Semite

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Sem·ite

 (sĕm′īt′)
n.
1. A member of any of the peoples speaking a Semitic language, including the Arabs, Arameans, Babylonians, Carthaginians, Hebrews, Phoenicians, and many of the peoples of Ethiopia.
2. A Jew.
3. Bible A descendant of Shem.

[Back-formation from Semitic.]

Semite

(ˈsiːmaɪt) or less commonly

Shemite

n
1. (Peoples) a member of the group of Caucasoid peoples who speak a Semitic language, including the Jews and Arabs as well as the ancient Babylonians, Assyrians, and Phoenicians
2. (Peoples) another word for a Jew
[C19: from New Latin sēmīta descendant of Shem, via Greek Sēm, from Hebrew Shem]

Sem•ite

(ˈsɛm aɪt; esp. Brit. ˈsi maɪt)

n.
1. a member of a people speaking a Semitic language.
2. a member of any of the peoples descended from Shem, the eldest son of Noah.
[1870–75; < New Latin sēmīta < Late Latin Sēm (< Greek Sḗm < Hebrew Shēm Shem) + -īta -ite1]
ThesaurusAntonymsRelated WordsSynonymsLegend:
Noun1.Semite - a member of a group of Semitic-speaking peoples of the Middle East and northern AfricaSemite - a member of a group of Semitic-speaking peoples of the Middle East and northern Africa
Caucasian, White, White person - a member of the Caucasoid race
Babylonian - an inhabitant of ancient Babylon
Chaldaean, Chaldean, Chaldee - an inhabitant of ancient Chaldea
Assyrian - an inhabitant of ancient Assyria
Phoenician - a member of an ancient Semitic people who dominated trade in the first millennium B.C.
Arab, Arabian - a member of a Semitic people originally from the Arabian peninsula and surrounding territories who speaks Arabic and who inhabits much of the Middle East and northern Africa
Aramaean, Aramean - a member of one of a group of Semitic peoples inhabiting Aram and parts of Mesopotamia from the 11th to the 8th century BC
Canaanite - a member of an ancient Semitic people who occupied Canaan before it was conquered by the Israelites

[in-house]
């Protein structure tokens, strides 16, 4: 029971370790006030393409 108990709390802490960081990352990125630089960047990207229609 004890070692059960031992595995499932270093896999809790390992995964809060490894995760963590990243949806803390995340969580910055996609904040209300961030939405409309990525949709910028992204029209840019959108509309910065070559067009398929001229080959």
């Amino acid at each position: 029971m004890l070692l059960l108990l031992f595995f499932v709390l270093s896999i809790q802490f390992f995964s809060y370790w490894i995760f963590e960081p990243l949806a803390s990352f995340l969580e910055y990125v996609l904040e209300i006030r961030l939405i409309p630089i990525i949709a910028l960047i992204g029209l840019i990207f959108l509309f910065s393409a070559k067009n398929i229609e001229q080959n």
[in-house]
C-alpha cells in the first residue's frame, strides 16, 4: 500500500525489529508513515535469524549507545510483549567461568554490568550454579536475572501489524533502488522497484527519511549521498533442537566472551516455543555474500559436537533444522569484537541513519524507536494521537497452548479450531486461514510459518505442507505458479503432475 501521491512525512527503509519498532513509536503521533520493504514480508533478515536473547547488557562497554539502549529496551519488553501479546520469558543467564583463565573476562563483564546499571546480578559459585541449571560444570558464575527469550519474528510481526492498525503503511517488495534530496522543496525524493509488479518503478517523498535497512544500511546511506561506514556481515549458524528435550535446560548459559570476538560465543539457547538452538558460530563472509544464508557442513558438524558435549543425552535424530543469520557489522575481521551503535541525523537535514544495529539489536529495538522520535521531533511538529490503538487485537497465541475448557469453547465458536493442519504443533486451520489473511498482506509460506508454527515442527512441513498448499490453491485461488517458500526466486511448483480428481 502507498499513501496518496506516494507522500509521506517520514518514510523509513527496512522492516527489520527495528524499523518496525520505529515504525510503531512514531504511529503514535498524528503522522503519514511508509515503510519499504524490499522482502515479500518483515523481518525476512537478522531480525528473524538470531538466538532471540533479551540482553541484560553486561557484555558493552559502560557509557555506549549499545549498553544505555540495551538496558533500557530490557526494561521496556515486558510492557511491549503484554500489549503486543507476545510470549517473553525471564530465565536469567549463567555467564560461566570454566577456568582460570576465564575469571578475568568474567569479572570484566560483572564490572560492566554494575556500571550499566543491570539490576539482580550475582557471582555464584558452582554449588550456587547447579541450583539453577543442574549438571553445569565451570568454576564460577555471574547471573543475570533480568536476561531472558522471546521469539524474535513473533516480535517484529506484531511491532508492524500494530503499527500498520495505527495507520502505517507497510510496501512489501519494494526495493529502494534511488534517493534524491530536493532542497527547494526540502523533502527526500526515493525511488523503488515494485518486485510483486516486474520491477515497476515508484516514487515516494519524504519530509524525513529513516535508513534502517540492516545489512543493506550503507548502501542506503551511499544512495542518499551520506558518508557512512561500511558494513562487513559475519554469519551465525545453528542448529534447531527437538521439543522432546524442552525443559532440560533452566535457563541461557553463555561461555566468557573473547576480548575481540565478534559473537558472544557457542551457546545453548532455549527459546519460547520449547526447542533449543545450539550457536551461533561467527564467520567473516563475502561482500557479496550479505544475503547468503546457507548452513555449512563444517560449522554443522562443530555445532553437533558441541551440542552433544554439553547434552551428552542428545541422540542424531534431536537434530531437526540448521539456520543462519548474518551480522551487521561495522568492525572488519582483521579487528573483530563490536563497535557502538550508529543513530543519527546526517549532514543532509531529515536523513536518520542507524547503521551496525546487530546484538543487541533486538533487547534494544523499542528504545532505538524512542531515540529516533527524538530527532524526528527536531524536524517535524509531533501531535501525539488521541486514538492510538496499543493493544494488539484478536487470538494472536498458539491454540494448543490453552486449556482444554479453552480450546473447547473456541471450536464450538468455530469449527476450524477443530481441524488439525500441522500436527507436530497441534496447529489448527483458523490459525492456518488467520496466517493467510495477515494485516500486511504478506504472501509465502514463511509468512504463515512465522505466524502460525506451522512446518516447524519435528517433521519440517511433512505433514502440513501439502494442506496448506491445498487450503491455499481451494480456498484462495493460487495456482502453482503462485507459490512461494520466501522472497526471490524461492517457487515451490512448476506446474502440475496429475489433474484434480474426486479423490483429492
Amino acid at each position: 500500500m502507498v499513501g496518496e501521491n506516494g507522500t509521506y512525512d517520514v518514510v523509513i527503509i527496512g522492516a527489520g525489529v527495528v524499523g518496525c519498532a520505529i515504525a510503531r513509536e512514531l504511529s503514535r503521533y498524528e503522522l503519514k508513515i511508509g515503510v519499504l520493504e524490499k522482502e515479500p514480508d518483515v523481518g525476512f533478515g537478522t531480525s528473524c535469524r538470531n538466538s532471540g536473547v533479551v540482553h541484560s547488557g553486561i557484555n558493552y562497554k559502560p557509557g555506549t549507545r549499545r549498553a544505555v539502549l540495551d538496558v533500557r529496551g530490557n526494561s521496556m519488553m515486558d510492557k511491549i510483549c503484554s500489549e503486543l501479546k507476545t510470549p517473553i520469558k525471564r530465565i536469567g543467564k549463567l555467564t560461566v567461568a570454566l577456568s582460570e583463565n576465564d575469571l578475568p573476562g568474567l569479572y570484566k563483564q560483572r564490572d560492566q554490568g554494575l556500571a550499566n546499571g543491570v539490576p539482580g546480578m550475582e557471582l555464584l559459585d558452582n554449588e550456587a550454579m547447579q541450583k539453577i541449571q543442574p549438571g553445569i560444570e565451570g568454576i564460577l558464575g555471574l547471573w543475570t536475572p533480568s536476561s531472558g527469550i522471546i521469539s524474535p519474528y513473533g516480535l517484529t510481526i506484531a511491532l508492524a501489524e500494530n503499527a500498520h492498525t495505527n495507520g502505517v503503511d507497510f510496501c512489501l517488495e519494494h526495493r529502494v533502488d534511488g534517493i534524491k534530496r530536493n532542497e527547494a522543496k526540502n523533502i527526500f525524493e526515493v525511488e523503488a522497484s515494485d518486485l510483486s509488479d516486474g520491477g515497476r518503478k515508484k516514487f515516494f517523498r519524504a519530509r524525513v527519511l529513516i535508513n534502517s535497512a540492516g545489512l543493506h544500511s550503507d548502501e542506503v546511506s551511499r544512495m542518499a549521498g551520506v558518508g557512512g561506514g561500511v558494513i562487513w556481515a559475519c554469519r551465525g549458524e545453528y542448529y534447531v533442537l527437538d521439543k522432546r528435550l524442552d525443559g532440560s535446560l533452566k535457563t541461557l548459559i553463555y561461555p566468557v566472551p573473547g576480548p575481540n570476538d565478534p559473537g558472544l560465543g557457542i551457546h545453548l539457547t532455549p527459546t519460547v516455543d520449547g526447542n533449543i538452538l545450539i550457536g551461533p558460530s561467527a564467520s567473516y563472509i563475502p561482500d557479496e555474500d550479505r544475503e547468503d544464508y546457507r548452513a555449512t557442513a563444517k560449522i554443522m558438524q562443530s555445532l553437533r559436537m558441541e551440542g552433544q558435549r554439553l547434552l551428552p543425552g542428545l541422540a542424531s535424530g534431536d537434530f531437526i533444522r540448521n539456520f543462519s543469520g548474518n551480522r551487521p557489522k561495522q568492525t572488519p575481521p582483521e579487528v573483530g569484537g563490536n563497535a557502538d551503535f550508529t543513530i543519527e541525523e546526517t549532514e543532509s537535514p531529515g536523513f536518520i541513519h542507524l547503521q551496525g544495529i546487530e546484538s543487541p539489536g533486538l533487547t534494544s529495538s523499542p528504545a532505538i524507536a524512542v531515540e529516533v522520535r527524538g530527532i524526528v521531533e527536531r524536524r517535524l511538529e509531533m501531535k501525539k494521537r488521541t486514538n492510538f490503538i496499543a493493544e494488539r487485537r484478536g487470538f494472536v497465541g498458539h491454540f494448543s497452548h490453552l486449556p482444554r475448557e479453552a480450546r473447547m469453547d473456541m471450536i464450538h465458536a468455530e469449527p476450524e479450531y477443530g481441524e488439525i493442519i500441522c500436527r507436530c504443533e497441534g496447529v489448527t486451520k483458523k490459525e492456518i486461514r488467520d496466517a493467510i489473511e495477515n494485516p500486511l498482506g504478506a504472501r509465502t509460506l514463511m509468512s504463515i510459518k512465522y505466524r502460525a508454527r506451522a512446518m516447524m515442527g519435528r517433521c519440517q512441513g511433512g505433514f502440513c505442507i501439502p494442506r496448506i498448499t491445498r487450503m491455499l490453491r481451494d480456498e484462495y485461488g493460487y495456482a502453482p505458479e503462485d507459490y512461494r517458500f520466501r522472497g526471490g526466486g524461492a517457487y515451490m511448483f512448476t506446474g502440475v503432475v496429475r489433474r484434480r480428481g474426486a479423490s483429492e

Adj.1.Semite - of or relating to or characteristic of Semites; "Semite peoples"
Translations

Semite

[ˈsiːmaɪt] Nsemita mf

Semite

nSemit m, → Semitin f
References in classic literature ?
He went by the name of Said, and was notable among other Semites for that unnatural length of his yellow face and height of his narrow forehead which is sometimes seen among them, and gave an irrational impression of something sinister, in spite of his agreeable smile.
And they could all see the point except an owl that come from Nova Scotia to visit the Yo Semite, and he took this thing in on his way back.
Since both groups in Algeria were native ethnic Semites a brief discussion of the term and its use in the book would have provided clarity for the reader.
They are Semites and speak a dialect of Eastern Aramaic known as Mandaic.
What I would like to do in this article is to ask what happens if we take anti-Semitism at its word, literally that is, as targeting all Semites and not only the Jews.
Now, seeing as how Jews have always been and continue to be a tiny minority of Semites, it makes very little sense to say "anti-Semite" when we mean "anti-Jew.
The final section contains two important papers concerning Semites in Egypt and Babylon.
Although both Jews and Arabs are Semites, in the convoluted double-speak Zionist world of Philip Mendes apparently it is possible to be both 'anti-Semitic and pro-Arab' (pro-Palestinian).